When you're on vacation and someone asks you where you're from, chances are you'll tell them you're from the closest big city to your suburb. After all, who's heard of little Decatur, Georgia? You say you're from the nearest big city to Decatur, which is Atlanta, because people are likely to be familiar with Atlanta.
Marketing yourself in the voice over industry is no different. When networking with clients who may need a voiceover artist's services, let them know you are from a bigger market than your suburb. Put it on your website and on your business cards. Even if you're just starting out, new clients will put more faith in a voice-over artist from Sacramento, CA, than, say, someone from Elk Grove. People who live in smaller towns always see city people as being pros at whatever they do.
Now that you have established yourself as a voice-over talent from a major city, don't try to market yourself in the big city. That is the number one mistake that new voice over artists make when they're just getting started. They got their training, they have their hands on their first class demo CD, and then they try to compete with the big fish in a saturated market.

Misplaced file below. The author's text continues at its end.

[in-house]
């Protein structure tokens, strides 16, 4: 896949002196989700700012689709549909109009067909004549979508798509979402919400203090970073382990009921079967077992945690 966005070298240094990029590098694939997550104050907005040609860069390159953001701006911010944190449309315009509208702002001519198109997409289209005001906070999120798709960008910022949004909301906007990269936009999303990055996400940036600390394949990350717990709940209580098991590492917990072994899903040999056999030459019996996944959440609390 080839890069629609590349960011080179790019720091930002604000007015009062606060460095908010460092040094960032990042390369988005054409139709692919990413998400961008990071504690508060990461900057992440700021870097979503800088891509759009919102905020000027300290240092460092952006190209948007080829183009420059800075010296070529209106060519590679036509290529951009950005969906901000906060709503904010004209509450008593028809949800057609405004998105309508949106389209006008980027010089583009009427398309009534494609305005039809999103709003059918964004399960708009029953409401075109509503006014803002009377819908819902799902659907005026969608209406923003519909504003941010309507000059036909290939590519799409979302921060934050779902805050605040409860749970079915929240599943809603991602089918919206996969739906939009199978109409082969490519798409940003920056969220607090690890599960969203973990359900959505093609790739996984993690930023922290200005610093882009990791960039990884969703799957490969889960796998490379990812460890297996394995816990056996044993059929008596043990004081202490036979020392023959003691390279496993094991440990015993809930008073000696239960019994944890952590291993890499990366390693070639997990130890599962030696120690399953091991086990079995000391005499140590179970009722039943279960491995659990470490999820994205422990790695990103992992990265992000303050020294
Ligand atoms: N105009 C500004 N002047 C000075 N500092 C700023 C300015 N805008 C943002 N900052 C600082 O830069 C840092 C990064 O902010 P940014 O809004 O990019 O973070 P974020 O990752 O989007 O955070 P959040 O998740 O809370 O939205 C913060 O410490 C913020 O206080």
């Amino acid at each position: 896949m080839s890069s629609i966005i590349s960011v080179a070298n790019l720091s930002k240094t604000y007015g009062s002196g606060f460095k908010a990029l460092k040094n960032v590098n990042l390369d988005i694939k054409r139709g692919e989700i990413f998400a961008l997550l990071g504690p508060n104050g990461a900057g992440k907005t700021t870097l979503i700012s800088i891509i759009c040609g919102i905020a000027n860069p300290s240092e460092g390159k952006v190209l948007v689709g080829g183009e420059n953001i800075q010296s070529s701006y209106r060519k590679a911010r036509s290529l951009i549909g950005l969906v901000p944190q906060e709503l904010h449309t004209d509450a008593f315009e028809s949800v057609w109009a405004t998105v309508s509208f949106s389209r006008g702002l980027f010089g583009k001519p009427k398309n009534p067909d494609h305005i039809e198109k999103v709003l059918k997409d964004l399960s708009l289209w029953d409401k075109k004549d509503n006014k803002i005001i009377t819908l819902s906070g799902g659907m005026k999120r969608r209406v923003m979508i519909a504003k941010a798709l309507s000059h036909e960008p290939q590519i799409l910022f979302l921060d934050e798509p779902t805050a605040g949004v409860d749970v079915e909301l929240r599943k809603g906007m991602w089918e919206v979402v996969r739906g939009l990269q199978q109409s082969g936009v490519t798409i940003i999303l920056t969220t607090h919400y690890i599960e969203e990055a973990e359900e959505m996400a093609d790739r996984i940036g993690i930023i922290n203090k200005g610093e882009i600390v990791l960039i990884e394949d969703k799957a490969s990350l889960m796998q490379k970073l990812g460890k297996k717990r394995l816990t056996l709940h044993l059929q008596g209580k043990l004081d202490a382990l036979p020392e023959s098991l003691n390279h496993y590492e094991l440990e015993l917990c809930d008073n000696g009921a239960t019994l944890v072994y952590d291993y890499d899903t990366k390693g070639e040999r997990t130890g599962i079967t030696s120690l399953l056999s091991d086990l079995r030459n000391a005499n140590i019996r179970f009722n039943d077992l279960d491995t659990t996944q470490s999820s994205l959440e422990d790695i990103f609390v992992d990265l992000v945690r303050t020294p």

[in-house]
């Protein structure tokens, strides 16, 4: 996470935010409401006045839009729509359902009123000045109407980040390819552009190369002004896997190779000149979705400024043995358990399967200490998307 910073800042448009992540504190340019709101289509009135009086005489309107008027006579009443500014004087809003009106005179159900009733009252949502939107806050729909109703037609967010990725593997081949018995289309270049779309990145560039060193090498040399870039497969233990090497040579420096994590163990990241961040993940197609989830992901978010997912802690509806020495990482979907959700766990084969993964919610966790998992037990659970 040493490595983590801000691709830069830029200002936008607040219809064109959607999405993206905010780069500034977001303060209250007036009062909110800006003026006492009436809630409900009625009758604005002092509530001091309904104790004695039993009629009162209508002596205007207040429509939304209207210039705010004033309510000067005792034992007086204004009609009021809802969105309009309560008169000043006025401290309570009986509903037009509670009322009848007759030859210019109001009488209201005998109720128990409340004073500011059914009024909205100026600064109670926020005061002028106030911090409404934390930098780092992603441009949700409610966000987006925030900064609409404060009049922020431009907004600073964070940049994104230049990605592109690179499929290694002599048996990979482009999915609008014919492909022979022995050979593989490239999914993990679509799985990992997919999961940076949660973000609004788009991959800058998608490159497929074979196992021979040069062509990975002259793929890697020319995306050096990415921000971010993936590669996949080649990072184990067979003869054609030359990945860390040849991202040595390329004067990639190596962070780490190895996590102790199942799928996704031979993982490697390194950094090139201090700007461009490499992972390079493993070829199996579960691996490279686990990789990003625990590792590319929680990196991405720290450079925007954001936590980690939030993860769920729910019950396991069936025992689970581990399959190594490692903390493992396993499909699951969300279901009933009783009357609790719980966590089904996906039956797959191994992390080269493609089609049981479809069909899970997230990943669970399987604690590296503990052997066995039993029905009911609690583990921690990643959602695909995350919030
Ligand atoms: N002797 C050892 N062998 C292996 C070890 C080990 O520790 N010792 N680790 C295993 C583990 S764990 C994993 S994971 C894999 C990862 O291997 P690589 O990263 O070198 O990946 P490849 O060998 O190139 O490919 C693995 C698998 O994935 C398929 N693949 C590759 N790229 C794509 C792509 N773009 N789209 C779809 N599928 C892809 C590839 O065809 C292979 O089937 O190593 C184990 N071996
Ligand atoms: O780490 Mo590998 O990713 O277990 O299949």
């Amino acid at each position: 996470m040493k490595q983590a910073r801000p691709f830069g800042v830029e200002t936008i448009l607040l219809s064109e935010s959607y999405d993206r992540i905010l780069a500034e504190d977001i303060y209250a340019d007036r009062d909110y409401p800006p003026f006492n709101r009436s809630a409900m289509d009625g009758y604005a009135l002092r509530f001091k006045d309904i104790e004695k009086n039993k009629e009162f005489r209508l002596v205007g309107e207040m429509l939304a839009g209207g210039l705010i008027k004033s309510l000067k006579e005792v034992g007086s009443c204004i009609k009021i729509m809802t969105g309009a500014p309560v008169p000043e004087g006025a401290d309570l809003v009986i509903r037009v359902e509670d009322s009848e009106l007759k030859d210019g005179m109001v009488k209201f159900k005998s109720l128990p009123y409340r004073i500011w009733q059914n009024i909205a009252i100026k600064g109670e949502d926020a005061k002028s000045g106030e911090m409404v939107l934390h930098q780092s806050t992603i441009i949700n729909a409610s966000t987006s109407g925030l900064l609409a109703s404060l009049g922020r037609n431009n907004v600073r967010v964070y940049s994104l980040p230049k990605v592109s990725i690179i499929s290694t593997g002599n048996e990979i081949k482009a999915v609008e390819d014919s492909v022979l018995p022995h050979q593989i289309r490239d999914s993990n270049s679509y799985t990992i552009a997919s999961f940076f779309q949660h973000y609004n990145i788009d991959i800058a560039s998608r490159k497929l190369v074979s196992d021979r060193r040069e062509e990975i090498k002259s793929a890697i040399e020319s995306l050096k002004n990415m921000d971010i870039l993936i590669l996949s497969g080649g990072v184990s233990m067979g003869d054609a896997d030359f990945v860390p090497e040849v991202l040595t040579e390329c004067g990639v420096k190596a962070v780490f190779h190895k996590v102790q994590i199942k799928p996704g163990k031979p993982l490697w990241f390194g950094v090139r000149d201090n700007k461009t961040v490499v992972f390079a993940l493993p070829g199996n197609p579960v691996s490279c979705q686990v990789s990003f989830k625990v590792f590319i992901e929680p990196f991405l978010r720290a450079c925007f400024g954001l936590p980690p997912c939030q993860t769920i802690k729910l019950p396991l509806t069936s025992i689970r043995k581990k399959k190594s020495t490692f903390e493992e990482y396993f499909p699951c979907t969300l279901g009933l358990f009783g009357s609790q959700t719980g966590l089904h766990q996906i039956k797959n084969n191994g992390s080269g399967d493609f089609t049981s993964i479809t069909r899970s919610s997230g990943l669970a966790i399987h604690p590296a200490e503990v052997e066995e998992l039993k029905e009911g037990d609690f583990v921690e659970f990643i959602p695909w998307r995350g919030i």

Instead of setting yourself up for failure, make contacts with people in the suburbs. Better yet -- start with your own! Chances are you'll know someone in your local area who knows someone who owns a business who needs a voiceover for an answering machine prompt, a radio commercial, or a corporate narration. Once you ace one gig, mention to the happy client that you are available for more voice over work in the area, if they can recommend another business (or better yet, a person) to contact.
From there, a lot of social and business networking is by word of mouth. With some diligent voiceover technique practice and creative networking skills, you should find yourself with repeat business in a few short months!